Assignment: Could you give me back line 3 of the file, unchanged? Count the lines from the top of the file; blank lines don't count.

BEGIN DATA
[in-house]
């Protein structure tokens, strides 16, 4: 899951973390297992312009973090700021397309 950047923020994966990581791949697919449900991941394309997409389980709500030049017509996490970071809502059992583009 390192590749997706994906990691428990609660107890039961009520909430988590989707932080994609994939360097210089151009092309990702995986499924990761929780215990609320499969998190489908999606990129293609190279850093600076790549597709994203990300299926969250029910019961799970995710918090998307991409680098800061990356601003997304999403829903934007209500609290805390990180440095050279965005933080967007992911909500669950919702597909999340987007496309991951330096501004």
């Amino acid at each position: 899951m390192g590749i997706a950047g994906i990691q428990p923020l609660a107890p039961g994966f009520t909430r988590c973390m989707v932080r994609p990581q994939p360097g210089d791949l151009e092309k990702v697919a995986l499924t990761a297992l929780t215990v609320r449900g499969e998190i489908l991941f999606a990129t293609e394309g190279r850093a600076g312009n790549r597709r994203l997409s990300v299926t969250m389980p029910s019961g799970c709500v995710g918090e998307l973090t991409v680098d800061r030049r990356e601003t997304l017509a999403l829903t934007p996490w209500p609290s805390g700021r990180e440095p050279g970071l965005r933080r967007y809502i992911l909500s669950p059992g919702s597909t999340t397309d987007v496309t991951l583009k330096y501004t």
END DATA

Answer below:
């Amino acid at each position: 899951m390192g590749i997706a950047g994906i990691q428990p923020l609660a107890p039961g994966f009520t909430r988590c973390m989707v932080r994609p990581q994939p360097g210089d791949l151009e092309k990702v697919a995986l499924t990761a297992l929780t215990v609320r449900g499969e998190i489908l991941f999606a990129t293609e394309g190279r850093a600076g312009n790549r597709r994203l997409s990300v299926t969250m389980p029910s019961g799970c709500v995710g918090e998307l973090t991409v680098d800061r030049r990356e601003t997304l017509a999403l829903t934007p996490w209500p609290s805390g700021r990180e440095p050279g970071l965005r933080r967007y809502i992911l909500s669950p059992g919702s597909t999340t397309d987007v496309t991951l583009k330096y501004t």